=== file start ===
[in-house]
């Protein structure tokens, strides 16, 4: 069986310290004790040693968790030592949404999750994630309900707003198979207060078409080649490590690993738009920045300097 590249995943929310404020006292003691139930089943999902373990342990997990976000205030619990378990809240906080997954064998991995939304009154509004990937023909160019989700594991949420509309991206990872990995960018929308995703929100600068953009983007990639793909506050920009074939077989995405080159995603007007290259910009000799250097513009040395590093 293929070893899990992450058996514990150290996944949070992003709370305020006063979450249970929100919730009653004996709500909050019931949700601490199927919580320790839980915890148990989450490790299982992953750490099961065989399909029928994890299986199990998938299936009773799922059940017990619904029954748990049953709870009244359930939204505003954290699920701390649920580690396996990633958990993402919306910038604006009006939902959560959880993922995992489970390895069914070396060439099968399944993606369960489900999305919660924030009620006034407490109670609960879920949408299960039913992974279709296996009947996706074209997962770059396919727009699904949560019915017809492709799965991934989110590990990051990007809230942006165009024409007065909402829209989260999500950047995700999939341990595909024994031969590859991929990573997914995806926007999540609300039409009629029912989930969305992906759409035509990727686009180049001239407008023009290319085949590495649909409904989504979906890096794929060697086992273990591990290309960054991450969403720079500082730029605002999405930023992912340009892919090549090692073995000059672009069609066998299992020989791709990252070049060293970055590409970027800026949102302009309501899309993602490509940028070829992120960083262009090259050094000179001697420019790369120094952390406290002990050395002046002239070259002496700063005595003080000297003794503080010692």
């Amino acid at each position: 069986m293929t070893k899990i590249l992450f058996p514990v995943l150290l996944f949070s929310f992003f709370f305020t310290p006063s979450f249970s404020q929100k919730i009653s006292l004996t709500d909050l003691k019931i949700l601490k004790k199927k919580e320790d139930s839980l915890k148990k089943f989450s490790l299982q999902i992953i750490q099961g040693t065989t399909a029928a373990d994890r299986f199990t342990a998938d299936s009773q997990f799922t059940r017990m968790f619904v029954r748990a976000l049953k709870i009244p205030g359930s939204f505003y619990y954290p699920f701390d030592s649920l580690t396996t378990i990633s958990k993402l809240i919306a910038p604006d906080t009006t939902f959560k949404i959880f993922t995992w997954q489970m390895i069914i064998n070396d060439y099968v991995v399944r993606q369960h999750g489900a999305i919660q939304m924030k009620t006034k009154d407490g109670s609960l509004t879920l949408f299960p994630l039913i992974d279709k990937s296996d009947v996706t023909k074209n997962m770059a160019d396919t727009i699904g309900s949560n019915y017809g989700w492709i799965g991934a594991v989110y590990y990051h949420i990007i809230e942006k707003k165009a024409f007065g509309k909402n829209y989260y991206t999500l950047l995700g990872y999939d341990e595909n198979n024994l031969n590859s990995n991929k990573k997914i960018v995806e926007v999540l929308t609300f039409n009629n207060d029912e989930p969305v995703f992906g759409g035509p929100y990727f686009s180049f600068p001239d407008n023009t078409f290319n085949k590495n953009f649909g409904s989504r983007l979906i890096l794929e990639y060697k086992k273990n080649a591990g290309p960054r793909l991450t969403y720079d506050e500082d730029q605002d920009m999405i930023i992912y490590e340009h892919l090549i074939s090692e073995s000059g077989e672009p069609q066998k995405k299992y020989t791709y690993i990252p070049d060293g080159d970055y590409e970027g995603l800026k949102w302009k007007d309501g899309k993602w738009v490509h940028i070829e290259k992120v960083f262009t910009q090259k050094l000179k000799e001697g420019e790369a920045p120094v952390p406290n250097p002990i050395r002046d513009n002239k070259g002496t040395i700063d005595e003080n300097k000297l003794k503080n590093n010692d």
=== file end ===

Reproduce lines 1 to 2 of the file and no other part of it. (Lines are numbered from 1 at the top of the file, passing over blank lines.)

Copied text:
[in-house]
């Protein structure tokens, strides 16, 4: 069986310290004790040693968790030592949404999750994630309900707003198979207060078409080649490590690993738009920045300097 590249995943929310404020006292003691139930089943999902373990342990997990976000205030619990378990809240906080997954064998991995939304009154509004990937023909160019989700594991949420509309991206990872990995960018929308995703929100600068953009983007990639793909506050920009074939077989995405080159995603007007290259910009000799250097513009040395590093 293929070893899990992450058996514990150290996944949070992003709370305020006063979450249970929100919730009653004996709500909050019931949700601490199927919580320790839980915890148990989450490790299982992953750490099961065989399909029928994890299986199990998938299936009773799922059940017990619904029954748990049953709870009244359930939204505003954290699920701390649920580690396996990633958990993402919306910038604006009006939902959560959880993922995992489970390895069914070396060439099968399944993606369960489900999305919660924030009620006034407490109670609960879920949408299960039913992974279709296996009947996706074209997962770059396919727009699904949560019915017809492709799965991934989110590990990051990007809230942006165009024409007065909402829209989260999500950047995700999939341990595909024994031969590859991929990573997914995806926007999540609300039409009629029912989930969305992906759409035509990727686009180049001239407008023009290319085949590495649909409904989504979906890096794929060697086992273990591990290309960054991450969403720079500082730029605002999405930023992912340009892919090549090692073995000059672009069609066998299992020989791709990252070049060293970055590409970027800026949102302009309501899309993602490509940028070829992120960083262009090259050094000179001697420019790369120094952390406290002990050395002046002239070259002496700063005595003080000297003794503080010692």